For those that want more consistent action, the grayling will be constantly nymphing throughout the day. The large populations of shrimp (Gamarus) keep the fish alert and ready for the next meal tumbling down the river. A good way of nymph fishing in this period is covered in my previous article on Sawyer Nymphing. Personally when selecting a nymph for grayling I will look for patterns that are predominately drab colours; browns, olives, greys, but they will have a hot-spot – a small area (thorax or tail) that is a bright colour; orange, pink or red. It is these hot-spots that seem to make the difference between convincing the fish or going home empty handed.

AJ_Pike_hit_702009558.jpgWinter also allows the wilder side of the fly fisherman to express oneself; some estates will allow you to fish for pike. When equipping yourself for pike you cross over from the subtle delicacies of the summer in to a world of steel wire, rods that look more like telegraph poles with rings attached, and flies that resemble budgies! Now, it seems you may be prepared for war but pike can be spooked easily and are incredibly lazy so presenting with this heavy duty equipment is key. Do not shy away from searching the slow moving deep bends along the chalkstreams, as hooking a pike is explosive and incredibly thrilling. Pike fishing also provides the opportunity for those travelling to saltwater destinations in the winter to practice with their saltwater equipment, as quite often these rods have been sat in the fishing room since the last trip.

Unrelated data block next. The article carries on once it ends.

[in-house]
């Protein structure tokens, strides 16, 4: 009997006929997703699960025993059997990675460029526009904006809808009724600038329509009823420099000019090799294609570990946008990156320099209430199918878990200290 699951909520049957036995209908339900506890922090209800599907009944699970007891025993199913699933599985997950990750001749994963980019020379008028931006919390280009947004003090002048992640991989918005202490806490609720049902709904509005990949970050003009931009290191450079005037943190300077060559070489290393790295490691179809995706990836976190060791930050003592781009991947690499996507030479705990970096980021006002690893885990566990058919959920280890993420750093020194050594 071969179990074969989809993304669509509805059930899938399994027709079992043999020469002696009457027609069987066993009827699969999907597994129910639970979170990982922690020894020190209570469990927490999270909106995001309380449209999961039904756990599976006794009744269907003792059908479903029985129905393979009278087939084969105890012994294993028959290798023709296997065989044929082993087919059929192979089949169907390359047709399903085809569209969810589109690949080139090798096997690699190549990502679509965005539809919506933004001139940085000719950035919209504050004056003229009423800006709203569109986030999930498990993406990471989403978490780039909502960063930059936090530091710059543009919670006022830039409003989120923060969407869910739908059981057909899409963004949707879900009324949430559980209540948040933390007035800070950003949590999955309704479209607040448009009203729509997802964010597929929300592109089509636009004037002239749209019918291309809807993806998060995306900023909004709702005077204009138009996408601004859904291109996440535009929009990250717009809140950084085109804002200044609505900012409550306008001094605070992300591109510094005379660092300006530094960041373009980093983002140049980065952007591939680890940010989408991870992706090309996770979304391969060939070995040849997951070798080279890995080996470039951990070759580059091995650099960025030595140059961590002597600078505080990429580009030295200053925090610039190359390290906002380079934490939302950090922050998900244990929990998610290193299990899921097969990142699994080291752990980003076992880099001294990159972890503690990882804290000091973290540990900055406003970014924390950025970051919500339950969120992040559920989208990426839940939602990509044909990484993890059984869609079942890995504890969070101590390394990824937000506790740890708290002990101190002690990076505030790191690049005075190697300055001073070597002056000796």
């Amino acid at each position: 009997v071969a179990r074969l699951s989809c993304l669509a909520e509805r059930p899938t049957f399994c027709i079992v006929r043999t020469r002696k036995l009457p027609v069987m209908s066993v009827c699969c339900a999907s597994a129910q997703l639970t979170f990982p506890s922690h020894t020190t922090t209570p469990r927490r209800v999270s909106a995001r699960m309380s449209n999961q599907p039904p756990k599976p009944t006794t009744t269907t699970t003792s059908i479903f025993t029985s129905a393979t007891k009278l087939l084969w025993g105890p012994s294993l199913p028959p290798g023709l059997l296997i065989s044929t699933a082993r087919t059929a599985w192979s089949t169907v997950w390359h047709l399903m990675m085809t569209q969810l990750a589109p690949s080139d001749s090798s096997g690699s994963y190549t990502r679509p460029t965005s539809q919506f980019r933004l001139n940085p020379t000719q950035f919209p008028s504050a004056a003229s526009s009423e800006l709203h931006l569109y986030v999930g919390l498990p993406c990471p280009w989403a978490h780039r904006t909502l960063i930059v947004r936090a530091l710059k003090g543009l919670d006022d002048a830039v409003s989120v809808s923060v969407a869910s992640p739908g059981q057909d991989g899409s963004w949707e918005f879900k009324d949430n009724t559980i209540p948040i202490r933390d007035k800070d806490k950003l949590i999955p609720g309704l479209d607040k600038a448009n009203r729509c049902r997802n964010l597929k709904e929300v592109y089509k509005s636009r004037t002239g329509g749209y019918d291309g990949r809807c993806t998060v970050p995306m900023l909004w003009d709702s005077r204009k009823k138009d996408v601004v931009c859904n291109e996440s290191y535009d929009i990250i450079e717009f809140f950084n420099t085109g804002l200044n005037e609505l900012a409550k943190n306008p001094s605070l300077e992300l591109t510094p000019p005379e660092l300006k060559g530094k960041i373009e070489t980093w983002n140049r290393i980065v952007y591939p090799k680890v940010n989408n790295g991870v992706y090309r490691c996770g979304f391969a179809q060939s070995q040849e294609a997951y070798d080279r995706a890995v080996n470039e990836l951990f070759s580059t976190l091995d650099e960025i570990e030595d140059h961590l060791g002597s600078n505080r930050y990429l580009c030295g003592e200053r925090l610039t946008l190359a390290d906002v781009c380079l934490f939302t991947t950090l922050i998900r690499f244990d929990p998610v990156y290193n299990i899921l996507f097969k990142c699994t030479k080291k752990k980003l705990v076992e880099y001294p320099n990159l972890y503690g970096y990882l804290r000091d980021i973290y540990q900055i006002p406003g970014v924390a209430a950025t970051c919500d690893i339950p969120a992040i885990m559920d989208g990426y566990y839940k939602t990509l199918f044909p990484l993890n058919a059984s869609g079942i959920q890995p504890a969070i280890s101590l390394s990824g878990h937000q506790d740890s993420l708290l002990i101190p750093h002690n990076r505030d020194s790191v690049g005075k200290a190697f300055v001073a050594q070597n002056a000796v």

The frosts are becoming more frequent, and the rains are still showering us keeping the river flows bank high. My brain conflicts with my obsession to be on the water, it says I shouldn’t leave the refuge of central heating and yet I always seem to end up searching for the next fish in the cooling landscape. Go out and enjoy this special time on the river, you are never quite sure how nature will provide you with wonder on your next fishing trip.


Alex Jardine
Alex Jardine

Alex Jardine works for international fly fishing specialists Aardvark McLeod where you can contact him at alex@aardvarkmcleod.com

Robjent's is a well-known country pursuits store located in Stockbridge in the heart of the Test Valley and a mecca for local and visiting fly anglers.

They stock a diverse range of high quality fly fishing tackle, shooting equipment, clothing and accessories as well as the providing the latest information on fly fishing and the most popular fly patterns in the area and further a field. Such brands as Hardy, Greys, G Loomis, Abel, Nautilus, Lamson, Rio, Costa, and many more can be found in store.

Go in and see the shop or for further information call +44 (0)1264 810829.

Robjent's, Halfway House, High Street, Stockbridge, Hampshire, SO20 6EX